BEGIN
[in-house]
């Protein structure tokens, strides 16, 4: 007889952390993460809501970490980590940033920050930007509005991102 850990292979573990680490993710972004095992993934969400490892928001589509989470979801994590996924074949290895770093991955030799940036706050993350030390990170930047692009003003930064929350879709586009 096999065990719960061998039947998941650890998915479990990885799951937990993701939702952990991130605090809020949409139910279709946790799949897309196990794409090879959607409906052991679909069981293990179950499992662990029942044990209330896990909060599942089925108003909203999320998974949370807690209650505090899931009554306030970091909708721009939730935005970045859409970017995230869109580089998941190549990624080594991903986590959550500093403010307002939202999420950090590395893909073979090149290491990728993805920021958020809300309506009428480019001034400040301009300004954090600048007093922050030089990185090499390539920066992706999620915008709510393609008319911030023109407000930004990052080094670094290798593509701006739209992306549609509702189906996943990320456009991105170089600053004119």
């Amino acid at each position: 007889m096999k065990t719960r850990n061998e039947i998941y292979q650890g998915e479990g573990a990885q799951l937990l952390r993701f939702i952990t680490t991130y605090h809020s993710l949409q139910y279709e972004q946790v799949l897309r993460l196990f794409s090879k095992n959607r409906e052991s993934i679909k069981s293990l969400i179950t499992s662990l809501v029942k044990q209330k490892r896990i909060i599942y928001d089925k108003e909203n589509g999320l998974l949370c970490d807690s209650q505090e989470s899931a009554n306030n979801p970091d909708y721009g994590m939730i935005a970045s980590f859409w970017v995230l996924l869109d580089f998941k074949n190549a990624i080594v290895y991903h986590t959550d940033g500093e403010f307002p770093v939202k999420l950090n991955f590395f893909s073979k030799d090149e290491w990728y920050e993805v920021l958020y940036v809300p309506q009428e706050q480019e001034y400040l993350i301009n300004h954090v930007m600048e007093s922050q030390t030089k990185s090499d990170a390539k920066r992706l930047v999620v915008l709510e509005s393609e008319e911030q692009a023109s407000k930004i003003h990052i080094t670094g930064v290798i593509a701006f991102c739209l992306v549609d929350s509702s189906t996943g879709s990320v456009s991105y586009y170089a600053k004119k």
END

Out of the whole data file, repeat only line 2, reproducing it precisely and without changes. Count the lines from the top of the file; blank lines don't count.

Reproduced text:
């Protein structure tokens, strides 16, 4: 007889952390993460809501970490980590940033920050930007509005991102 850990292979573990680490993710972004095992993934969400490892928001589509989470979801994590996924074949290895770093991955030799940036706050993350030390990170930047692009003003930064929350879709586009 096999065990719960061998039947998941650890998915479990990885799951937990993701939702952990991130605090809020949409139910279709946790799949897309196990794409090879959607409906052991679909069981293990179950499992662990029942044990209330896990909060599942089925108003909203999320998974949370807690209650505090899931009554306030970091909708721009939730935005970045859409970017995230869109580089998941190549990624080594991903986590959550500093403010307002939202999420950090590395893909073979090149290491990728993805920021958020809300309506009428480019001034400040301009300004954090600048007093922050030089990185090499390539920066992706999620915008709510393609008319911030023109407000930004990052080094670094290798593509701006739209992306549609509702189906996943990320456009991105170089600053004119």